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Re: B&W printing options
« Reply #52 on: November 15, 2014, 09:17:59 pm »

I was wrong anout QTR support. It may not be fast but the quality is excellent. The first few prints are looking very promising.
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Stefan Ohlsson

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Re: B&W printing options
« Reply #53 on: November 16, 2014, 02:41:18 am »

.
You can't go wrong with ImagePrint but it will cost you and only work for that particulare printer you decide to use today. 
Not correct. It will work with all Epson printers of the same size. If you decide to upgrade from a EPSON 4800 to a Epson 4900 it will work right away, no need to upgrade. If however you decide to go up in printer size you'll have to get a new license.
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bellimages

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Re: B&W printing options
« Reply #54 on: November 19, 2014, 08:37:27 pm »

Alan, I see that you use ABW (Advanced B&W mode) on a Windows computer. I currently use it on my MacPro, but am running an older OS -- 10.6.8.

I have not updated my operating system for fear that I will not be able to use Advanced B&W mode. Since I work in B&W 90% of the time, I need the ABW mode. Does anyone know whether ABW will be gone if I upgrade to OS 10.10 (code name Yosemite)?
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Jan Bell, Owner/Photographer, Bell Image

Mark D Segal

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Re: B&W printing options
« Reply #55 on: November 19, 2014, 08:50:07 pm »

I would it expect it should, because I am on Mavericks (the version just before Yosemite) and the Epson driver continues to support ABW Mode in Mavericks; but I don't know factually for Yosemite. I recommend you give a (free) call to Epson Pro Graphics Tech Support - they SHOULD know for sure!

BTW, I visited your website - absolutely stunning photography.
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Mark D Segal (formerly MarkDS)
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aaronchan

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Re: B&W printing options
« Reply #56 on: November 19, 2014, 08:58:11 pm »

Alan, I see that you use ABW (Advanced B&W mode) on a Windows computer. I currently use it on my MacPro, but am running an older OS -- 10.6.8.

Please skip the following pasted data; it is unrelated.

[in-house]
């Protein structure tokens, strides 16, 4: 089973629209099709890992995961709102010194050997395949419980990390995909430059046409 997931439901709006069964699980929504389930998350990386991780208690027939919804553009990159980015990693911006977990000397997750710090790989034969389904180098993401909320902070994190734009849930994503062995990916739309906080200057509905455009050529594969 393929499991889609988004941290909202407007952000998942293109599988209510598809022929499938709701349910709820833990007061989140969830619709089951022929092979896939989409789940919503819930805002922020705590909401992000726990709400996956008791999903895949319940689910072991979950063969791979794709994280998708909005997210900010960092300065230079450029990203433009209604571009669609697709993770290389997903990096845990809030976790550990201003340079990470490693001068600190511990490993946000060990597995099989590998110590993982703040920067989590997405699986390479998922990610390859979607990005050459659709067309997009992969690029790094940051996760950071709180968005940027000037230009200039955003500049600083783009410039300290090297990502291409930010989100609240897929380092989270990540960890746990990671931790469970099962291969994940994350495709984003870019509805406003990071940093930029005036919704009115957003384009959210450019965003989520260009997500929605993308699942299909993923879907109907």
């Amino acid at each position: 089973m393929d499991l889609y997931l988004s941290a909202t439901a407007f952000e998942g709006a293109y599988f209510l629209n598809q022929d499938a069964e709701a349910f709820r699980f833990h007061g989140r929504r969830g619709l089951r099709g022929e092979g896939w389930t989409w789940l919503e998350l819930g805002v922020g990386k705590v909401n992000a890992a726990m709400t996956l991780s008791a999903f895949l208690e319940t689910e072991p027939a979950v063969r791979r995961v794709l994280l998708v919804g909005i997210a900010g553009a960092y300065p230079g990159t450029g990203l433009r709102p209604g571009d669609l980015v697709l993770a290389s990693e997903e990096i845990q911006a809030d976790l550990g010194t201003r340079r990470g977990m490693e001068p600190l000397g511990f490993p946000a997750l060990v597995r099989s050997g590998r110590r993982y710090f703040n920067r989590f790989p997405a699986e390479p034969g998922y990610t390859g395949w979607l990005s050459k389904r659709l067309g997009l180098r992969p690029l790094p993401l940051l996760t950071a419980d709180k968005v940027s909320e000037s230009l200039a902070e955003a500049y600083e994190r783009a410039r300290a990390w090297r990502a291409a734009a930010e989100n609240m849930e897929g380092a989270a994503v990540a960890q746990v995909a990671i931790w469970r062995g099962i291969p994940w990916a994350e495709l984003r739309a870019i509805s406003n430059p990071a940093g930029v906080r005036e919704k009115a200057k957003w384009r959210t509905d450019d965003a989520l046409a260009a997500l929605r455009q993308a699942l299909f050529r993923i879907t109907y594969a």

I have not updated my operating system for fear that I will not be able to use Advanced B&W mode. Since I work in B&W 90% of the time, I need the ABW mode. Does anyone know whether ABW will be gone if I upgrade to OS 10.10 (code name Yosemite)?

What I did before was get a new harddrive (they are quite cheap now) and install the new OSX 10.10 on it. Keep the 10.6.8 runs forever! Even it is not the fastest but is the most promising OSX for us who use it to print.

But honestly, I've switeched from OSX to Windows. It just has a lot more option and alternate to print anything for my variable clients.

Aaron

bellimages

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Re: B&W printing options
« Reply #57 on: November 19, 2014, 09:46:04 pm »

Thanks Mark. I really appreciate your praise. Here are a couple brand new images that I'm dying to print .... once I replace my 7900. UGH
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Jan Bell, Owner/Photographer, Bell Image

Mark D Segal

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Re: B&W printing options
« Reply #58 on: November 19, 2014, 09:49:49 pm »

Both super - the "floating" one in particular!
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Mark D Segal (formerly MarkDS)
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Stefan Ohlsson

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Re: B&W printing options
« Reply #59 on: November 20, 2014, 08:13:41 am »

Alan, I see that you use ABW (Advanced B&W mode) on a Windows computer. I currently use it on my MacPro, but am running an older OS -- 10.6.8.

I have not updated my operating system for fear that I will not be able to use Advanced B&W mode. Since I work in B&W 90% of the time, I need the ABW mode. Does anyone know whether ABW will be gone if I upgrade to OS 10.10 (code name Yosemite)?

You have just stated one of the more important reasons for us not to use the Epson driver. There are alternatives which don't change in minor or major ways between upgrades. I think that I don't have to state what I use instead :-) By now it should be fairly obvious

Med vänliga hälsningar

Stefan
www.profiler.nu